The dingo ate our domestication

Below I mentioned the preprint, Genomic analysis of dingoes identifies genomic regions under reversible selection during domestication and feralization. I do think that readers will be quite interested in reading it, and it’s not too technical. As the authors note, the dingo is interesting because of the longest lasting “feral” lineage that is known. Additionally, unlike other feral lineages hybridization with other populations has been pretty minimal until recently (though they detected some in two of their dingo samples).

The phylogenetics isn’t that surprising. Dingos are closest to New Guinea Singing Dogs (NGSD). And this clade is most similar to Indonesian dogs. Basically, as you’d expect dingos are the product of a serial founder event from Southeast Asia into Australia. Their ancestral population is really, really, small.

The authors quote a time of arrival of the dingos to ~3,500 years ago, and their phylogenetic inferences seem to indicate divergence from Indonesian lineages ~5,000 years ago. That divergence is probably sensitive to some parameter estimates. But, it does make me wonder who the domestic dogs came with. Since they seem to be descended from Eurasian wolves, the most likely candidate is the first Austro-Asiatic farmers. From them, dogs could spread rapidly through feralization to neighboring populations of hunter-gatherers.*

But here’s the interesting part from the abstract:

Selection analysis identified 99 positively selected genes enriched in starch and fat metabolism pathways, indicating a diet change during feralization of dingoes. Interestingly, we found that 14 genes have shifted allele frequencies compared to dogs but not compared to wolves. This suggests that the selection affecting these genes during domestication of the wolf was reversed in the feralization process. One of these genes, ARHGEF7, may promote the formation of neural spine and synapses in hippocampal neurons. Functional assays showed that an A to G mutation in ARHGEF7, located in a transcription factor-binding site, decreases the endogenous expression. This suggests that ARHGEF7 may have been under selection for behavioral adaptations related to the transitions in environment both from wild to domestic and from domestic back to wild. Our results indicate that adaptation to domestication and feralization primarily affected different genomic regions, but that some genes, related to neurodevelopment, metabolism and reproduction, may have been reversibly affected in the two processes.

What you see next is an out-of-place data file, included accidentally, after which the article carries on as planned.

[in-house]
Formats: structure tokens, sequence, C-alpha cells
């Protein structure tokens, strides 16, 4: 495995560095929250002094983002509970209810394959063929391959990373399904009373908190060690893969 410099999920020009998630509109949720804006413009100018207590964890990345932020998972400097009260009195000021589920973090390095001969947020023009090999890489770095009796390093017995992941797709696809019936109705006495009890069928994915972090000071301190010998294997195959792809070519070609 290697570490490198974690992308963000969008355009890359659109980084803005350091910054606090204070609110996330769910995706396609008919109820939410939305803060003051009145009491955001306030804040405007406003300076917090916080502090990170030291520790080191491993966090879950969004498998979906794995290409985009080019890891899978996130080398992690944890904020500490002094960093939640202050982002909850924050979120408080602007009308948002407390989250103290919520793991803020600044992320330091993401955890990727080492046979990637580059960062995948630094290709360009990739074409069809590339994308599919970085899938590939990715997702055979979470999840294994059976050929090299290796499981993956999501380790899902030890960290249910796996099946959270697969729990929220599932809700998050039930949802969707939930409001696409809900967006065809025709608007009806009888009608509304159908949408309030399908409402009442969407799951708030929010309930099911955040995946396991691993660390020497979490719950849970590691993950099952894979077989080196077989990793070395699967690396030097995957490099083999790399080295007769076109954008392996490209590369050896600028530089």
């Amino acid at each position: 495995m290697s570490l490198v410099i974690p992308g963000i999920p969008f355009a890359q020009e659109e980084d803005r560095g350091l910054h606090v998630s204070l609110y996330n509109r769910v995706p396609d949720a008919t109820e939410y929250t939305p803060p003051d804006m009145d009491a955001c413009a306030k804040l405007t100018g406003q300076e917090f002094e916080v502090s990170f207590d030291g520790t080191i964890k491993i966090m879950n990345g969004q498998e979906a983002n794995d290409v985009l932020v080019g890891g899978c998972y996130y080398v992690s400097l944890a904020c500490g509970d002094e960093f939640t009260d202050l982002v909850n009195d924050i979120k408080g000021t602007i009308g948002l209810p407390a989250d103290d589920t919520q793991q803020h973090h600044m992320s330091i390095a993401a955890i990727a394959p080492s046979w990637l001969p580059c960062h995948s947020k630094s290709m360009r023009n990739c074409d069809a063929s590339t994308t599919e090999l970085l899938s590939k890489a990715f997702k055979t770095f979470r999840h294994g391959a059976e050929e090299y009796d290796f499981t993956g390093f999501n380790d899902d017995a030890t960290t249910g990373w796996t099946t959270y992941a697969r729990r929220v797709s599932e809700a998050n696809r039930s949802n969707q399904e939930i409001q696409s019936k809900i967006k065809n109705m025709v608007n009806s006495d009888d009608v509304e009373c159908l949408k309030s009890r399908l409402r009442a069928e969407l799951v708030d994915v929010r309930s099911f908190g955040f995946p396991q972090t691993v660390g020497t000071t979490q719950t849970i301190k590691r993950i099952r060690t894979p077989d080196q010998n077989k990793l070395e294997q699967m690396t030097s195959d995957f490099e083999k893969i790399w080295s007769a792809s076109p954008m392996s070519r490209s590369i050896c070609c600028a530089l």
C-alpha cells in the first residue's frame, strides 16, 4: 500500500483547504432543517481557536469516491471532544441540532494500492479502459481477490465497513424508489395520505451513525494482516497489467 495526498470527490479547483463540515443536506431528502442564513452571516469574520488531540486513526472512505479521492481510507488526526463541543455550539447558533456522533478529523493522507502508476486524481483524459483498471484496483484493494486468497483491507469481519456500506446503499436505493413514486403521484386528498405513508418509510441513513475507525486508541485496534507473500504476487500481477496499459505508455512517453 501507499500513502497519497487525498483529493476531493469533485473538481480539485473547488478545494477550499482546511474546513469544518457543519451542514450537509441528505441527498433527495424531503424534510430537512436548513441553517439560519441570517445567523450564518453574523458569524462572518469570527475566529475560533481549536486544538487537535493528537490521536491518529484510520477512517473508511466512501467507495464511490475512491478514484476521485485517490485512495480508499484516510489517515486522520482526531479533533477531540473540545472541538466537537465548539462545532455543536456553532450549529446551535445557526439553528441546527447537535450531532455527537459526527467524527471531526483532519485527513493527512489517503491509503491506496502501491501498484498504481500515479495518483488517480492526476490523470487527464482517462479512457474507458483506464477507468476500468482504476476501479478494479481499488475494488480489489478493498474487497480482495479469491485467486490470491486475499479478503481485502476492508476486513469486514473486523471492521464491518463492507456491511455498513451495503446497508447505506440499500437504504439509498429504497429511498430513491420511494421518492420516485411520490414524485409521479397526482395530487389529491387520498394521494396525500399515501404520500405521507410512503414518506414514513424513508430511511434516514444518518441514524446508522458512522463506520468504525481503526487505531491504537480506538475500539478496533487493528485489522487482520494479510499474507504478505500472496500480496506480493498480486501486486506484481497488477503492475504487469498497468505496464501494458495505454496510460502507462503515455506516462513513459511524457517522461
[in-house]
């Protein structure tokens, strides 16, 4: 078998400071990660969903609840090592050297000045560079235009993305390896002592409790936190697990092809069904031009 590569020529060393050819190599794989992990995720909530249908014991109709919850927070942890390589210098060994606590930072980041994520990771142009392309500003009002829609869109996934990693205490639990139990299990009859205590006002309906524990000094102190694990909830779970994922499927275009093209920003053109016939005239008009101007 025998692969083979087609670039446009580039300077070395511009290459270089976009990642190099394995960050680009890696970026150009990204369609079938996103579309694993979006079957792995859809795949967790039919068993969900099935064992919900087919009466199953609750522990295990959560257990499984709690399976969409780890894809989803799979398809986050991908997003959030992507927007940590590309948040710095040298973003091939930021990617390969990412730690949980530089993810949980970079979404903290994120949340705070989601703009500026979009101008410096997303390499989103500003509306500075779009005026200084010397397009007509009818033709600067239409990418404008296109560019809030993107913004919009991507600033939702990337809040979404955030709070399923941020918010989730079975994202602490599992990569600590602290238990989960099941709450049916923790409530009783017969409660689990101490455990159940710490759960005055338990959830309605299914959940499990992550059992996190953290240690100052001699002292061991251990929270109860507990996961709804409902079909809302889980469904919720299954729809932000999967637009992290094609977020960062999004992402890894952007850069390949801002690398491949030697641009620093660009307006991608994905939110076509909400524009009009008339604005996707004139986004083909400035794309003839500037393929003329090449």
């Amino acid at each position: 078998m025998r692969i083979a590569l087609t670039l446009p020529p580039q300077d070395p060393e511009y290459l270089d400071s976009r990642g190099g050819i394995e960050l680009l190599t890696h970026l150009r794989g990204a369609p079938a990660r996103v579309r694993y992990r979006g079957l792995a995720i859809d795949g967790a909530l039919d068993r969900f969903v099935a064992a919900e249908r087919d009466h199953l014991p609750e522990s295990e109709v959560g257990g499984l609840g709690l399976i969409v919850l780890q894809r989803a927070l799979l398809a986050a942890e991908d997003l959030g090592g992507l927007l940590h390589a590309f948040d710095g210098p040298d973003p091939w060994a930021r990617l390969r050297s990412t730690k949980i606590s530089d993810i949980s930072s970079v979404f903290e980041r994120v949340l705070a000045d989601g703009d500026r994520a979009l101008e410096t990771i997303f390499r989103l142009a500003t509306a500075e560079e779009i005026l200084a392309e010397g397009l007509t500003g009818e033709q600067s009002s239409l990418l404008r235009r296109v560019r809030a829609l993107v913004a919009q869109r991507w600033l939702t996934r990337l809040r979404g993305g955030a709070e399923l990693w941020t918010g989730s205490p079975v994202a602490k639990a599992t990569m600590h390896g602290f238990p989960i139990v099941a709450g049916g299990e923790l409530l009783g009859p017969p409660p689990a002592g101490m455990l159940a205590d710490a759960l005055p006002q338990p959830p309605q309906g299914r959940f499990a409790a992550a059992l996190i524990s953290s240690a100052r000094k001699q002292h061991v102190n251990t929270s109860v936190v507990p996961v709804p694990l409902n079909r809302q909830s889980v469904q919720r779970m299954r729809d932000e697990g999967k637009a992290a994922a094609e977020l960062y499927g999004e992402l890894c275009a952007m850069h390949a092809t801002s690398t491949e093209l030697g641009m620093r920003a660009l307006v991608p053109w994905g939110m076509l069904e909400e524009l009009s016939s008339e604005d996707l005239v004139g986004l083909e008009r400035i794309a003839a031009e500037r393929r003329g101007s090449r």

There are lots of arguments about how the dog got domesticated. One thing to remember is there is a distinction between population divergence of the ancestors of dogs from the ancestors of Eurasian wolves and the domestication of the dog in various steps and stages. One can imagine, for example, a close association between some groups of wolves and humans, with the former existing in a symbiotic relationship with nomadic bands. This state could persist for thousands of years (in fact, I have heard that this may resemble the relationship of the dingo to Aboriginal people, whose landscaping through fires may have been helpful to dingo predation).

Eventually, though humans settled down into sedentary villages. It is hard not to imagine that the village garbage pile dogs didn’t evolve to be even more human accommodating at this stage, with some of them being helpmates to human populations as work dogs (watch-dogs, hunting-dogs, and even war-dogs).

The dingo may illustrate a shift back toward more detachment from humans. The Aboriginal people never lived in large agricultural villages, so the opportunities for extremely close coexistence did not present themselves. But it is interesting that the dingo did not revert to becoming an Australian wolf, but remained distinctively dog-like. This may be a function of loss of genetic diversity through the bottleneck, a different ecological niche than the wolves of Eurasia, or, irreversible evolutionary genetic changes in the morphology and physiology of the canid lineage.

* Australians on the north coast have a legend of a dog arriving in a boat. Most likely they arrived from Sulawesi in Indonesia.